Category — General Zoo
Many households in America cannot imagine their home without the four-legged member of their family. In a lot of cases, that member happens to be a dog. And while most dog owners take wonderful care of their dogs, many would be surprised to hear that their dogs would still benefit from and appreciate additional mental stimulation. If fun challenges are not provided for a dog, most will decide to create their own. And unfortunately, owners and dogs tend to disagree on what is classified “fun.” Many dogs want to naturally use their senses to hunt and forage for food and this simple instinct is commonly taken away from them because most pets tend to be fed out of bowls.
Contrary to popular belief, I personally think that no dog should be fed out of bowl (unless medically necessary).
How on earth do you feed your dog if you can’t use a bowl???
Here at the Cincinnati Zoo the amazing keepers spend much of their time trying to find creative ways of keeping our animals mentally and physically satisfied, through enrichment. This can be a very difficult task with some of our extremely intelligent animals, however, it’s also one of the most entertaining and satisfying parts of a keeper’s job.
Daily feeding time is one of the easiest ways to enrich our animals. Some animals will get their breakfast scattered or hidden throughout their enclosure, while others are given toys that they have to play with to get their breakfast to fall out. That being said, enrichment is not just for zoo animals – many people forget that they can enrich their pet’s life too!
“Chester”, our Andean spectacled bear, is a wonderful example of an animal that loves his puzzle feeder. Several days a week Chester’s favorite treats and breakfast items are given to him from inside a simple feeder toy. Solving the puzzle feeder can sometimes take him 45 minutes of constantly moving and thinking to get his breakfast. Chester uses his natural instincts to hunt and forage and this satisfies many of his desires - simply through taking one additional step to feed him.
When it comes to your pets at home you can do the same thing we do with Chester. You can feed your dog or cat from a puzzle toy. There are many that are wonderful, such as all of the Premier Pet Products, Starmark, and Kong to name a few. Place your pet’s dry kibble into the feeding toy and place the toy in whichever room you prefer them to eat in. I prefer it to be on a hard surface, so they don’t get kibble and saliva on the carpet. But, it is up to you.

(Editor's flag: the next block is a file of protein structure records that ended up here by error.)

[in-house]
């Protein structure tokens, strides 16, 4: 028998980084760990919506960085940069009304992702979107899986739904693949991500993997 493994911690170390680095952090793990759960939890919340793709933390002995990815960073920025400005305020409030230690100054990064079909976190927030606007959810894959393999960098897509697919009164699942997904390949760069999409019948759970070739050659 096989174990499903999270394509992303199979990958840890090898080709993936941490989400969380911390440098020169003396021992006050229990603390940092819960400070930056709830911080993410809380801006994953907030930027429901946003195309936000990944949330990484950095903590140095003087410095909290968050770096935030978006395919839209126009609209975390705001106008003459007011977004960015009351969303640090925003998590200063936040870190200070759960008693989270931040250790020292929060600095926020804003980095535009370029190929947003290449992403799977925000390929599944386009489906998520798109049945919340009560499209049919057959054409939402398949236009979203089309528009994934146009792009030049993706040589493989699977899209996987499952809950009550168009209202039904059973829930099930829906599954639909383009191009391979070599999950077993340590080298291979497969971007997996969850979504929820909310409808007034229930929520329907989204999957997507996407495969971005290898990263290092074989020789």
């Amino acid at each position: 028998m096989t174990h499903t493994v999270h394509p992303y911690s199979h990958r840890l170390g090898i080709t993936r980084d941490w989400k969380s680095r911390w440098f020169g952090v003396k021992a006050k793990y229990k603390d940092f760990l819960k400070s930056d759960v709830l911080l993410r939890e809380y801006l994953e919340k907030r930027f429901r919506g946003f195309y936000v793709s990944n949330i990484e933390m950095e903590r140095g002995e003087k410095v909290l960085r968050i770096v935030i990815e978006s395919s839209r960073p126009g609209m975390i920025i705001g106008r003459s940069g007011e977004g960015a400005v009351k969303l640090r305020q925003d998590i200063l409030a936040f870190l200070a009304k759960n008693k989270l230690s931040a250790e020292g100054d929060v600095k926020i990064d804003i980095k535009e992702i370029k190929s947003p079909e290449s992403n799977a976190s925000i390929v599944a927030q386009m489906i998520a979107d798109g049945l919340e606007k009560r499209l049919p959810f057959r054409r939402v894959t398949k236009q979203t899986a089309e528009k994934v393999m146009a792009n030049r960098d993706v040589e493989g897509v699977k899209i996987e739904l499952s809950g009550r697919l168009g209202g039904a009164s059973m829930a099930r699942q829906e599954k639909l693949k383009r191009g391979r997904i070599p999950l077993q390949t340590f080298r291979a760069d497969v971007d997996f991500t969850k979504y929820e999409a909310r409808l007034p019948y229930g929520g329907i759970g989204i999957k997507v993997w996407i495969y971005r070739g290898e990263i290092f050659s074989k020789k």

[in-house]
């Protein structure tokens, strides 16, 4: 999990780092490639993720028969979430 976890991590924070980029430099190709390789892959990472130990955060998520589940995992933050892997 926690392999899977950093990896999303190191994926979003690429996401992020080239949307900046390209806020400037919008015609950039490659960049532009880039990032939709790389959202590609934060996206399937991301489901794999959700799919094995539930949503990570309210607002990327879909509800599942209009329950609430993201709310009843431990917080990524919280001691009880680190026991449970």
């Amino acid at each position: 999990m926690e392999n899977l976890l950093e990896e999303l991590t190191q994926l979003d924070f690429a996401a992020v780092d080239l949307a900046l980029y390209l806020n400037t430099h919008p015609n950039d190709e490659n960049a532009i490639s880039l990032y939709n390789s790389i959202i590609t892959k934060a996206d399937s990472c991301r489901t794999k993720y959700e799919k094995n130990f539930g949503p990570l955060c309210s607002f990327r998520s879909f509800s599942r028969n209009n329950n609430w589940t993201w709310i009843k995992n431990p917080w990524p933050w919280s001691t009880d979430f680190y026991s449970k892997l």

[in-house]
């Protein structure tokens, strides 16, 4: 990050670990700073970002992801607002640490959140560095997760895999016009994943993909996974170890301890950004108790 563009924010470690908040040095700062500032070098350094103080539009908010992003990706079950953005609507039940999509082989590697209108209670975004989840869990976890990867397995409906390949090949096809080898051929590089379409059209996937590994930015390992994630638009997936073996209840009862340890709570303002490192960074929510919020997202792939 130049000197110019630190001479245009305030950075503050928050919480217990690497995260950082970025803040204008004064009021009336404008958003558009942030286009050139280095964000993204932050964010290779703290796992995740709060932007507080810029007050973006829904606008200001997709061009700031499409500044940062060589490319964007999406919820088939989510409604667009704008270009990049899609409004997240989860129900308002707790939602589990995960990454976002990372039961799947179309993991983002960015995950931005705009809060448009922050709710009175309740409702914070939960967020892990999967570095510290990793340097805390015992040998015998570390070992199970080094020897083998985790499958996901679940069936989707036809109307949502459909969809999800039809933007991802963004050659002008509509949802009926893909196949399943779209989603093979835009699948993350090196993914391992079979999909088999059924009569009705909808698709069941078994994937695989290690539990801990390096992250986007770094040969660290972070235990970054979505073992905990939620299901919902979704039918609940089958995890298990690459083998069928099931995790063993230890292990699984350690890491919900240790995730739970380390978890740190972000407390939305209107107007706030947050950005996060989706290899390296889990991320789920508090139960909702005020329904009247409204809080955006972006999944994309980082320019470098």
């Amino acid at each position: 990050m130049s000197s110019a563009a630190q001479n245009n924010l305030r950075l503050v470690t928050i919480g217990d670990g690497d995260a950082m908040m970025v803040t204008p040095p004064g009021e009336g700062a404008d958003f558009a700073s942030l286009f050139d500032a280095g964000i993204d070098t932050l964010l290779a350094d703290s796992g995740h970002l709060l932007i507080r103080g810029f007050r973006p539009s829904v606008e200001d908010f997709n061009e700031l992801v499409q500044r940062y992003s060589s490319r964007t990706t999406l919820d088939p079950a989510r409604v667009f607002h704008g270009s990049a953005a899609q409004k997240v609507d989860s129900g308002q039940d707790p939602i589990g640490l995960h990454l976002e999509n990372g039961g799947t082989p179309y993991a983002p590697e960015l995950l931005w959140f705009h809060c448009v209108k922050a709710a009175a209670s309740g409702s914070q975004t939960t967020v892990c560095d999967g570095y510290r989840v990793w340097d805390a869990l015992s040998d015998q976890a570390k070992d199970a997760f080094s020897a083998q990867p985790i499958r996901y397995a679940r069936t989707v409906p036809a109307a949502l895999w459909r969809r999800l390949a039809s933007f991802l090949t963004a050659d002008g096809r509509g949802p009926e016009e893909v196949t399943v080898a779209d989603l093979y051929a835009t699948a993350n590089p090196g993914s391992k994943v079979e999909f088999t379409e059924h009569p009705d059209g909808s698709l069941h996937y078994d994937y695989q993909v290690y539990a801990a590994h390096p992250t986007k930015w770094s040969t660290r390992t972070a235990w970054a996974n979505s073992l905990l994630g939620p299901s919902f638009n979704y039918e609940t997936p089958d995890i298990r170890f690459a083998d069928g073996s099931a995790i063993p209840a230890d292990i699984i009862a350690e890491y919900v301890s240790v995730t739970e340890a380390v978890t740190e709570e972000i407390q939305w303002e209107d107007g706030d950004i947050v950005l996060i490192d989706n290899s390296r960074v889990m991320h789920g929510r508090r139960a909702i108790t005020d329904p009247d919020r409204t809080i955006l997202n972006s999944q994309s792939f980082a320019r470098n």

Some toys can be difficult so it’s important that you start with a fairly easy toy, so your dog is rewarded (with food!) more often. Gradually, you can work up to a more difficult toy. This activity should take your dog 20-40 minutes of constantly moving and thinking before it is complete. If it’s easier than that, you should probably look at other toys or more unique ways to feed your dog (some ideas will be covered later on this blog).
If you need more ideas please feel free to comment and tell me about your issues/concerns. I hope you enjoy spending time with your pet and choosing to more thoroughly enrich their lives.
September 13, 2013 1 Comment
As we described in a previous post, several samples stored in the Frozen Garden of CREW’s CryoBioBank are going to be removed during the next months in order to examine their viability. And, here are results from the first ones: Coming to life after being stored for 15 and 20 years in the ultra-low temperatures of liquid nitrogen (-321 F!!)! And the most interesting result…they germinated as fast and as well as they did the day they were frozen!
These are seeds from poplar trees. Seeds from poplars, and also from most willows, germinate very fast because in their natural habitats they have enough water available when they are shed, but also because they must germinate in a short window of time. These trees grow very close to water courses and floodplains where there are frequent disturbances of the substrate in which they grow. The most common disturbance is flooding, which in most cases removes the soil and washes away the seeds and seedlings that are not established. Moreover, during winter, water in the soil can freeze, damaging any ungerminated seeds that remain completely wet along the river banks. For these reasons seeds are shed at the end of the spring and beginning of the summer, when temperatures are warm enough and water availability optimal. Thanks to their fast germination (within 24 hours!) poplars and willows can grow quickly in the summer days, establishing small trees that will be big and strong enough to survive flash flooding and the cold and dry winter. However these seeds are very short lived, and die at ambient conditions in just 2 or 3 weeks if they do not germinate. In the Frozen Garden of CREW at the Cincinnati Zoo and Botanical Garden we have preserved their initial viability and rate of germination for several years; including some samples stored up to 2 decades!! Thanks to these experiments we have demonstrated that seeds from endangered poplars and willows can be preserved for long periods of time, in order to keep them alive for our future generations!